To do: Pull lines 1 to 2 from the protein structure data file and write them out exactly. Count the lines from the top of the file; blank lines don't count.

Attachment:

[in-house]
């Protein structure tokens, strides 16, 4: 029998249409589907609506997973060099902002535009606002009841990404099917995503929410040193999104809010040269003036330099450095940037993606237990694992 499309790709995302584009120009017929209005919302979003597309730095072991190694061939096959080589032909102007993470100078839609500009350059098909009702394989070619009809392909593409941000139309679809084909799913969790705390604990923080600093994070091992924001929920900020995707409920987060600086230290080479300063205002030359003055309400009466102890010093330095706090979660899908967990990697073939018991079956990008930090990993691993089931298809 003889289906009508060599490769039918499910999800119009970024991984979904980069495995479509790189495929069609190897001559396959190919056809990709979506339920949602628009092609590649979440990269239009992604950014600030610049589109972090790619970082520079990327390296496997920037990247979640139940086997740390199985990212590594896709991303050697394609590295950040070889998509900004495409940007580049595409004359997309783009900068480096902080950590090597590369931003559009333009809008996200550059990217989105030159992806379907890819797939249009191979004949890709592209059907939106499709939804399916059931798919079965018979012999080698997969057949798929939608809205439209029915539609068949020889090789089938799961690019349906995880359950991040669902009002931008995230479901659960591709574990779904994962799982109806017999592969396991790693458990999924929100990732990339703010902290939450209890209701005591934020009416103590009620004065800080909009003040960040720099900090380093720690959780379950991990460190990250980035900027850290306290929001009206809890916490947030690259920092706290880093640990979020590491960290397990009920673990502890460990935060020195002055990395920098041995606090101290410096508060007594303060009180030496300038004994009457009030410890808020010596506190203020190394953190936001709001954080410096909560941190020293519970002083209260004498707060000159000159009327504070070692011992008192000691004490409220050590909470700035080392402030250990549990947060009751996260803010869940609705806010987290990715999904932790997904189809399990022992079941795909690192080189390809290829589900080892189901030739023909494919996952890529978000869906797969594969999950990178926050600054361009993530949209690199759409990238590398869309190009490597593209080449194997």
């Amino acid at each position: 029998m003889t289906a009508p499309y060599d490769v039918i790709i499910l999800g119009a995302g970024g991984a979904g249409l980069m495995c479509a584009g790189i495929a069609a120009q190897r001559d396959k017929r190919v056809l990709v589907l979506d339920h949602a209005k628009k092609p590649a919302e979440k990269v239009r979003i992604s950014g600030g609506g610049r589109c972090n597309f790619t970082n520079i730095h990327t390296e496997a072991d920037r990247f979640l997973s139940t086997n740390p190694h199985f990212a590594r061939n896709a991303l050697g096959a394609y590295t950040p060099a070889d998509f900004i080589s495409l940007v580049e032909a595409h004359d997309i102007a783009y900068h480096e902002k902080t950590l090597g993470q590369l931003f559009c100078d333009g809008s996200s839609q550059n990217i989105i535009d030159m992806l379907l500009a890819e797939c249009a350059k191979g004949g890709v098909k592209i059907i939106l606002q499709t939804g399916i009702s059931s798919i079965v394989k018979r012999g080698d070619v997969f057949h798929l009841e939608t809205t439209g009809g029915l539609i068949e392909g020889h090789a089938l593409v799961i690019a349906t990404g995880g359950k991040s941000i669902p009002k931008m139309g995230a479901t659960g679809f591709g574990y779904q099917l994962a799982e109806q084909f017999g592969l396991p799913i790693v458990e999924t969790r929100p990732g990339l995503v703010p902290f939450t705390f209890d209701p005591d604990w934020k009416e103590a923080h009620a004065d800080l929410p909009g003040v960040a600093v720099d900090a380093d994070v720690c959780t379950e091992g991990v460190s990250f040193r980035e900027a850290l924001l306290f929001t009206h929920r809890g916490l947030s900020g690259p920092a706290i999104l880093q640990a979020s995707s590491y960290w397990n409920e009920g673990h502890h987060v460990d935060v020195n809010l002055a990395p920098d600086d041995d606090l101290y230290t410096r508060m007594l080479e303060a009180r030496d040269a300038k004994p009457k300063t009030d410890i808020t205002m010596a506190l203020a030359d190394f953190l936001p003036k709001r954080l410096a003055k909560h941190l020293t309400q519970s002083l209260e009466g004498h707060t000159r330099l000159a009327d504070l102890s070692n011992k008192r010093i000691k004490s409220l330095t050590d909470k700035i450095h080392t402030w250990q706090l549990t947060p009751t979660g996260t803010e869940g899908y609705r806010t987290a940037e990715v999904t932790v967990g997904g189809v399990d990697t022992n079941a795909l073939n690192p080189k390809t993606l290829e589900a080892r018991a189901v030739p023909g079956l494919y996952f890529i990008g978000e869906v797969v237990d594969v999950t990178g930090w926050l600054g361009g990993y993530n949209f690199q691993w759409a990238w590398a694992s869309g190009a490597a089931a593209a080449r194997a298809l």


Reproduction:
[in-house]
């Protein structure tokens, strides 16, 4: 029998249409589907609506997973060099902002535009606002009841990404099917995503929410040193999104809010040269003036330099450095940037993606237990694992 499309790709995302584009120009017929209005919302979003597309730095072991190694061939096959080589032909102007993470100078839609500009350059098909009702394989070619009809392909593409941000139309679809084909799913969790705390604990923080600093994070091992924001929920900020995707409920987060600086230290080479300063205002030359003055309400009466102890010093330095706090979660899908967990990697073939018991079956990008930090990993691993089931298809 003889289906009508060599490769039918499910999800119009970024991984979904980069495995479509790189495929069609190897001559396959190919056809990709979506339920949602628009092609590649979440990269239009992604950014600030610049589109972090790619970082520079990327390296496997920037990247979640139940086997740390199985990212590594896709991303050697394609590295950040070889998509900004495409940007580049595409004359997309783009900068480096902080950590090597590369931003559009333009809008996200550059990217989105030159992806379907890819797939249009191979004949890709592209059907939106499709939804399916059931798919079965018979012999080698997969057949798929939608809205439209029915539609068949020889090789089938799961690019349906995880359950991040669902009002931008995230479901659960591709574990779904994962799982109806017999592969396991790693458990999924929100990732990339703010902290939450209890209701005591934020009416103590009620004065800080909009003040960040720099900090380093720690959780379950991990460190990250980035900027850290306290929001009206809890916490947030690259920092706290880093640990979020590491960290397990009920673990502890460990935060020195002055990395920098041995606090101290410096508060007594303060009180030496300038004994009457009030410890808020010596506190203020190394953190936001709001954080410096909560941190020293519970002083209260004498707060000159000159009327504070070692011992008192000691004490409220050590909470700035080392402030250990549990947060009751996260803010869940609705806010987290990715999904932790997904189809399990022992079941795909690192080189390809290829589900080892189901030739023909494919996952890529978000869906797969594969999950990178926050600054361009993530949209690199759409990238590398869309190009490597593209080449194997």